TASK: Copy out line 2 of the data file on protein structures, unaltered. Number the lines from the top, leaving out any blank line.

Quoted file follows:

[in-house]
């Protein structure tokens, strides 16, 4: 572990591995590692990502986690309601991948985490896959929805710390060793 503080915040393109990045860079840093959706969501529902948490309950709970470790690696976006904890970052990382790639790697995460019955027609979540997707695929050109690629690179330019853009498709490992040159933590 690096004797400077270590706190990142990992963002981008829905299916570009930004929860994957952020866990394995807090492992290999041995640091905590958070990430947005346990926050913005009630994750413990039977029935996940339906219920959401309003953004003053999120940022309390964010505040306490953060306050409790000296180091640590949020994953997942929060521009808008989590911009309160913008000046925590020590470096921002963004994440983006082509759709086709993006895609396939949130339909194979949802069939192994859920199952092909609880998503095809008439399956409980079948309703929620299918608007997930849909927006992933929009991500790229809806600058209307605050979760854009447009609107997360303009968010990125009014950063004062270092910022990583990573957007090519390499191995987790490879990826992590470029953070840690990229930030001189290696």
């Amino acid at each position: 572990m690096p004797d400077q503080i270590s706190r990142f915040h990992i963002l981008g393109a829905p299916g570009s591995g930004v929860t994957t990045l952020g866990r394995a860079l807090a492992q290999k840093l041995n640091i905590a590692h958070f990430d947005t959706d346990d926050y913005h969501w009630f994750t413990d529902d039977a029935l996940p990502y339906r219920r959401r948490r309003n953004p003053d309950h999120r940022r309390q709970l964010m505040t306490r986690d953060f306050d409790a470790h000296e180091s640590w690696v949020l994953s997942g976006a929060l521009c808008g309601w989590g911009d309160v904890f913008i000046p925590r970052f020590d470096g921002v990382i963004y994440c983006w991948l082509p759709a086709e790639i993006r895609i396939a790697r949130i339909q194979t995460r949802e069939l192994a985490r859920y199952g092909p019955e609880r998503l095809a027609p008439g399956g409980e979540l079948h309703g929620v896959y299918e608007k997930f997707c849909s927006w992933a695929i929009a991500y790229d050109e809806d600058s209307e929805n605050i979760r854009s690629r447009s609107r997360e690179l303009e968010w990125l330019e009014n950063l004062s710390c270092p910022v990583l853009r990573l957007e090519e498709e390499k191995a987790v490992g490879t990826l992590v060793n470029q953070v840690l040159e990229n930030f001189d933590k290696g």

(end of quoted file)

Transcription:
């Protein structure tokens, strides 16, 4: 572990591995590692990502986690309601991948985490896959929805710390060793 503080915040393109990045860079840093959706969501529902948490309950709970470790690696976006904890970052990382790639790697995460019955027609979540997707695929050109690629690179330019853009498709490992040159933590 690096004797400077270590706190990142990992963002981008829905299916570009930004929860994957952020866990394995807090492992290999041995640091905590958070990430947005346990926050913005009630994750413990039977029935996940339906219920959401309003953004003053999120940022309390964010505040306490953060306050409790000296180091640590949020994953997942929060521009808008989590911009309160913008000046925590020590470096921002963004994440983006082509759709086709993006895609396939949130339909194979949802069939192994859920199952092909609880998503095809008439399956409980079948309703929620299918608007997930849909927006992933929009991500790229809806600058209307605050979760854009447009609107997360303009968010990125009014950063004062270092910022990583990573957007090519390499191995987790490879990826992590470029953070840690990229930030001189290696």